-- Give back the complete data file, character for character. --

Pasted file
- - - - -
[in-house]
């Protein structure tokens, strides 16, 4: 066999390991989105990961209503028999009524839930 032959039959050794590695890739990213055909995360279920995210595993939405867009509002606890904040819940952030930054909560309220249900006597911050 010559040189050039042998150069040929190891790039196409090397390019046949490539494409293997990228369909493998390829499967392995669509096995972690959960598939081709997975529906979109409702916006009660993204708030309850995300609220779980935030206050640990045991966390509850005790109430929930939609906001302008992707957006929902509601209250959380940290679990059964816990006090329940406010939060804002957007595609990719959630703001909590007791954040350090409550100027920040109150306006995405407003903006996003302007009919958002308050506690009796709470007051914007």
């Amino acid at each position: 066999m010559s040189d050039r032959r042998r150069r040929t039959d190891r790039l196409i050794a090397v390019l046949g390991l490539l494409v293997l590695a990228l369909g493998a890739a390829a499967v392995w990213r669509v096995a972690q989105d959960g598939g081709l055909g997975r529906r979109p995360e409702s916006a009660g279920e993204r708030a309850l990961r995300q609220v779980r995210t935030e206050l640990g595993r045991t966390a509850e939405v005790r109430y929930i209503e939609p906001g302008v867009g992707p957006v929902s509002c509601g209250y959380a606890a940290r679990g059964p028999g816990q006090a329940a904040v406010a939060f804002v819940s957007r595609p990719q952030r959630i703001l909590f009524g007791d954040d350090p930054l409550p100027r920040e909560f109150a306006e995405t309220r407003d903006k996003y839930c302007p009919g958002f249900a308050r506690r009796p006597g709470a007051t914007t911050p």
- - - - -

[in-house]
């Protein structure tokens, strides 16, 4: 066999390991989105990961209503028999009524839930 032959039959050794590695890739990213055909995360279920995210595993939405867009509002606890904040819940952030930054909560309220249900006597911050 010559040189050039042998150069040929190891790039196409090397390019046949490539494409293997990228369909493998390829499967392995669509096995972690959960598939081709997975529906979109409702916006009660993204708030309850995300609220779980935030206050640990045991966390509850005790109430929930939609906001302008992707957006929902509601209250959380940290679990059964816990006090329940406010939060804002957007595609990719959630703001909590007791954040350090409550100027920040109150306006995405407003903006996003302007009919958002308050506690009796709470007051914007």
């Amino acid at each position: 066999m010559s040189d050039r032959r042998r150069r040929t039959d190891r790039l196409i050794a090397v390019l046949g390991l490539l494409v293997l590695a990228l369909g493998a890739a390829a499967v392995w990213r669509v096995a972690q989105d959960g598939g081709l055909g997975r529906r979109p995360e409702s916006a009660g279920e993204r708030a309850l990961r995300q609220v779980r995210t935030e206050l640990g595993r045991t966390a509850e939405v005790r109430y929930i209503e939609p906001g302008v867009g992707p957006v929902s509002c509601g209250y959380a606890a940290r679990g059964p028999g816990q006090a329940a904040v406010a939060f804002v819940s957007r595609p990719q952030r959630i703001l909590f009524g007791d954040d350090p930054l409550p100027r920040e909560f109150a306006e995405t309220r407003d903006k996003y839930c302007p009919g958002f249900a308050r506690r009796p006597g709470a007051t914007t911050p």